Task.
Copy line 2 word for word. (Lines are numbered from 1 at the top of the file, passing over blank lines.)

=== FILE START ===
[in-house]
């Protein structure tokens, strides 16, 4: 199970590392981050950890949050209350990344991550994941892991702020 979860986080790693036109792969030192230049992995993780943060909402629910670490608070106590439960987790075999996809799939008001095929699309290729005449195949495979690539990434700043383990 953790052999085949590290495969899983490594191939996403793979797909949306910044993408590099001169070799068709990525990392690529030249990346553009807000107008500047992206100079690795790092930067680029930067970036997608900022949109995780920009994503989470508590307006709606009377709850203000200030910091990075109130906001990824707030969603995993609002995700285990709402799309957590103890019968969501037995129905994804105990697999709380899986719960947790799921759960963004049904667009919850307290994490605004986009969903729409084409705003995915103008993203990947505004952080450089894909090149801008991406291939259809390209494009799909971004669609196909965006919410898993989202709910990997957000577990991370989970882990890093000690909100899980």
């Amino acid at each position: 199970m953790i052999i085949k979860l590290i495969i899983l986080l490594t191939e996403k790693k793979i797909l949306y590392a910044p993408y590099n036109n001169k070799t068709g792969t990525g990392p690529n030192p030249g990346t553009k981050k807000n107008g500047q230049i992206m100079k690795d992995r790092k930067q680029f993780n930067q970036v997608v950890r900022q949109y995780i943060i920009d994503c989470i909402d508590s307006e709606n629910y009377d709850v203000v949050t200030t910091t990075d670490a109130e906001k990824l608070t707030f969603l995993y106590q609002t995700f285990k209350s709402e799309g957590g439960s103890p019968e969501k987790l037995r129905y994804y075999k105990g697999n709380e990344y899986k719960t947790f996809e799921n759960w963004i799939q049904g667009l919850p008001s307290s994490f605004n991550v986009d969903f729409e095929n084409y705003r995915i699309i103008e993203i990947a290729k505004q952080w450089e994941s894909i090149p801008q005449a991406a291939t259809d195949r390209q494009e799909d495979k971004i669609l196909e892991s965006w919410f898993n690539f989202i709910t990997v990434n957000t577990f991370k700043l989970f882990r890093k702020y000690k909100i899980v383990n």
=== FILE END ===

């Protein structure tokens, strides 16, 4: 199970590392981050950890949050209350990344991550994941892991702020 979860986080790693036109792969030192230049992995993780943060909402629910670490608070106590439960987790075999996809799939008001095929699309290729005449195949495979690539990434700043383990 953790052999085949590290495969899983490594191939996403793979797909949306910044993408590099001169070799068709990525990392690529030249990346553009807000107008500047992206100079690795790092930067680029930067970036997608900022949109995780920009994503989470508590307006709606009377709850203000200030910091990075109130906001990824707030969603995993609002995700285990709402799309957590103890019968969501037995129905994804105990697999709380899986719960947790799921759960963004049904667009919850307290994490605004986009969903729409084409705003995915103008993203990947505004952080450089894909090149801008991406291939259809390209494009799909971004669609196909965006919410898993989202709910990997957000577990991370989970882990890093000690909100899980």